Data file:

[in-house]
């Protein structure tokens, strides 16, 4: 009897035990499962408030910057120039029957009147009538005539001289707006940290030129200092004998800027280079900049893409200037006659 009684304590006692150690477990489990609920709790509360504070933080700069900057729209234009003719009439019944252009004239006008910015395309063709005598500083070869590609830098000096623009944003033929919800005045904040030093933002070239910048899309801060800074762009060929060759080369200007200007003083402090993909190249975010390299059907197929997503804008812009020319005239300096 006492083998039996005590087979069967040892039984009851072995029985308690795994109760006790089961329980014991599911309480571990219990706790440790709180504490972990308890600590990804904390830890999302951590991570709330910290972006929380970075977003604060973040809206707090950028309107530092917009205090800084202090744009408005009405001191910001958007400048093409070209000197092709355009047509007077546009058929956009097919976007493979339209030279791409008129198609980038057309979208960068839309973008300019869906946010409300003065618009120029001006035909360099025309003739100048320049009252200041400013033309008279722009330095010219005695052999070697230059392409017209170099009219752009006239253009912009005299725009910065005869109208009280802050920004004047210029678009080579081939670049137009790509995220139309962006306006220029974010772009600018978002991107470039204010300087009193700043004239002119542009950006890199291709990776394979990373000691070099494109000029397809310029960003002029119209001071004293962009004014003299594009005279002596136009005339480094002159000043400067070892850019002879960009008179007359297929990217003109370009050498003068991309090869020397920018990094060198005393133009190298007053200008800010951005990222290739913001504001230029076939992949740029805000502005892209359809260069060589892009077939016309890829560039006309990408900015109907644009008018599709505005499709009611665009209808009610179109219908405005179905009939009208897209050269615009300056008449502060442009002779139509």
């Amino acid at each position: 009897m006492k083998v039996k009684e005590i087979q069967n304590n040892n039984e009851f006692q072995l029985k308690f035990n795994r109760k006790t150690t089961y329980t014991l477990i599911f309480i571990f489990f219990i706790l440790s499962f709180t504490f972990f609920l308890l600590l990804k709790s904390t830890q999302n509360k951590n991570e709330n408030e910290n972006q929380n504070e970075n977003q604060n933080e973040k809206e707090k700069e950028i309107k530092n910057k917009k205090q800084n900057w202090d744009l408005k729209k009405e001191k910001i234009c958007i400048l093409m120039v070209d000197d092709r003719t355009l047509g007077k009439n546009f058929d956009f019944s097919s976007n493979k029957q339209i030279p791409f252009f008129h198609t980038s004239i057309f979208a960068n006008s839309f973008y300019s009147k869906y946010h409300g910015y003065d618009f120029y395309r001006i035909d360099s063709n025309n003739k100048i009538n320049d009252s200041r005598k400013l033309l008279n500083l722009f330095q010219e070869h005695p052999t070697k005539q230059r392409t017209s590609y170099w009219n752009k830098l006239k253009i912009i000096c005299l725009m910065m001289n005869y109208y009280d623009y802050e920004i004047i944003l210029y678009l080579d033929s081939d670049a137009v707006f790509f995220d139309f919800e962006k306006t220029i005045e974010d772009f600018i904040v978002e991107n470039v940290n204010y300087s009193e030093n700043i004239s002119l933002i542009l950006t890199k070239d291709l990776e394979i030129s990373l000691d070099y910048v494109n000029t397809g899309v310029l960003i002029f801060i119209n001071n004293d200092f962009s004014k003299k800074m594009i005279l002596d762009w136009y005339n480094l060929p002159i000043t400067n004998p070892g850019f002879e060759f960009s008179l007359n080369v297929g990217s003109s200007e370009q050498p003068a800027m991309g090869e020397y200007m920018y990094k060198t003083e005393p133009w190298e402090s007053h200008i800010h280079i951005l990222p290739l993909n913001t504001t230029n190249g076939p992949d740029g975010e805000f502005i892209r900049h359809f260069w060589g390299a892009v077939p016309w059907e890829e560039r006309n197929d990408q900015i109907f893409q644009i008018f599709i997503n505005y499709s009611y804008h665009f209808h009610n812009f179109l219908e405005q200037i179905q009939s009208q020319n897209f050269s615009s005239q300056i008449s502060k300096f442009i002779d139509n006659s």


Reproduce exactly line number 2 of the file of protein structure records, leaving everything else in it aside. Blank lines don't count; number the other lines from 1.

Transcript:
């Protein structure tokens, strides 16, 4: 009897035990499962408030910057120039029957009147009538005539001289707006940290030129200092004998800027280079900049893409200037006659 009684304590006692150690477990489990609920709790509360504070933080700069900057729209234009003719009439019944252009004239006008910015395309063709005598500083070869590609830098000096623009944003033929919800005045904040030093933002070239910048899309801060800074762009060929060759080369200007200007003083402090993909190249975010390299059907197929997503804008812009020319005239300096 006492083998039996005590087979069967040892039984009851072995029985308690795994109760006790089961329980014991599911309480571990219990706790440790709180504490972990308890600590990804904390830890999302951590991570709330910290972006929380970075977003604060973040809206707090950028309107530092917009205090800084202090744009408005009405001191910001958007400048093409070209000197092709355009047509007077546009058929956009097919976007493979339209030279791409008129198609980038057309979208960068839309973008300019869906946010409300003065618009120029001006035909360099025309003739100048320049009252200041400013033309008279722009330095010219005695052999070697230059392409017209170099009219752009006239253009912009005299725009910065005869109208009280802050920004004047210029678009080579081939670049137009790509995220139309962006306006220029974010772009600018978002991107470039204010300087009193700043004239002119542009950006890199291709990776394979990373000691070099494109000029397809310029960003002029119209001071004293962009004014003299594009005279002596136009005339480094002159000043400067070892850019002879960009008179007359297929990217003109370009050498003068991309090869020397920018990094060198005393133009190298007053200008800010951005990222290739913001504001230029076939992949740029805000502005892209359809260069060589892009077939016309890829560039006309990408900015109907644009008018599709505005499709009611665009209808009610179109219908405005179905009939009208897209050269615009300056008449502060442009002779139509």